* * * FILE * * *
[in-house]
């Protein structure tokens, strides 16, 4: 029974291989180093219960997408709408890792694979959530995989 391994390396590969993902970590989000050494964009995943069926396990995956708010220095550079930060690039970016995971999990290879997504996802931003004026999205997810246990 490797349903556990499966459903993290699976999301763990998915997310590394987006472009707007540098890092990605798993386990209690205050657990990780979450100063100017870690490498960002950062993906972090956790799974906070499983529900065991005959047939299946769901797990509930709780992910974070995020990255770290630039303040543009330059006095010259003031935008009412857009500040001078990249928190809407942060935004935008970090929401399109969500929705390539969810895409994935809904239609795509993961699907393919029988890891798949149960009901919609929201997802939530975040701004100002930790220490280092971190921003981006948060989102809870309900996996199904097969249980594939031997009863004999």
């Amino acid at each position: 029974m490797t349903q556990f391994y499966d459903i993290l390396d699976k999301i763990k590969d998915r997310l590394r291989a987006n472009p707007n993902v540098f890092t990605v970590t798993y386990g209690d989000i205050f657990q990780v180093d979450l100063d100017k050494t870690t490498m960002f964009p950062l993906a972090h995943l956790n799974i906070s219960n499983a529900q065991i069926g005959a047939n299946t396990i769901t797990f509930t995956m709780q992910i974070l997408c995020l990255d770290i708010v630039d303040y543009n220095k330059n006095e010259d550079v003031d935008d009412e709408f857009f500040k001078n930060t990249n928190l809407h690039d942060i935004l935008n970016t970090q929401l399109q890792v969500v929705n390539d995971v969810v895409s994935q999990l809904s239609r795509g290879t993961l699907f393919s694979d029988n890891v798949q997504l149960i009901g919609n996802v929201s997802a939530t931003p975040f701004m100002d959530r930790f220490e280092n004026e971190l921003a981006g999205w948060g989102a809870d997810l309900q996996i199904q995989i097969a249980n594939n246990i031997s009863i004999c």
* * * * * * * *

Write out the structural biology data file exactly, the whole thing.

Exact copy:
[in-house]
């Protein structure tokens, strides 16, 4: 029974291989180093219960997408709408890792694979959530995989 391994390396590969993902970590989000050494964009995943069926396990995956708010220095550079930060690039970016995971999990290879997504996802931003004026999205997810246990 490797349903556990499966459903993290699976999301763990998915997310590394987006472009707007540098890092990605798993386990209690205050657990990780979450100063100017870690490498960002950062993906972090956790799974906070499983529900065991005959047939299946769901797990509930709780992910974070995020990255770290630039303040543009330059006095010259003031935008009412857009500040001078990249928190809407942060935004935008970090929401399109969500929705390539969810895409994935809904239609795509993961699907393919029988890891798949149960009901919609929201997802939530975040701004100002930790220490280092971190921003981006948060989102809870309900996996199904097969249980594939031997009863004999």
């Amino acid at each position: 029974m490797t349903q556990f391994y499966d459903i993290l390396d699976k999301i763990k590969d998915r997310l590394r291989a987006n472009p707007n993902v540098f890092t990605v970590t798993y386990g209690d989000i205050f657990q990780v180093d979450l100063d100017k050494t870690t490498m960002f964009p950062l993906a972090h995943l956790n799974i906070s219960n499983a529900q065991i069926g005959a047939n299946t396990i769901t797990f509930t995956m709780q992910i974070l997408c995020l990255d770290i708010v630039d303040y543009n220095k330059n006095e010259d550079v003031d935008d009412e709408f857009f500040k001078n930060t990249n928190l809407h690039d942060i935004l935008n970016t970090q929401l399109q890792v969500v929705n390539d995971v969810v895409s994935q999990l809904s239609r795509g290879t993961l699907f393919s694979d029988n890891v798949q997504l149960i009901g919609n996802v929201s997802a939530t931003p975040f701004m100002d959530r930790f220490e280092n004026e971190l921003a981006g999205w948060g989102a809870d997810l309900q996996i199904q995989i097969a249980n594939n246990i031997s009863i004999c």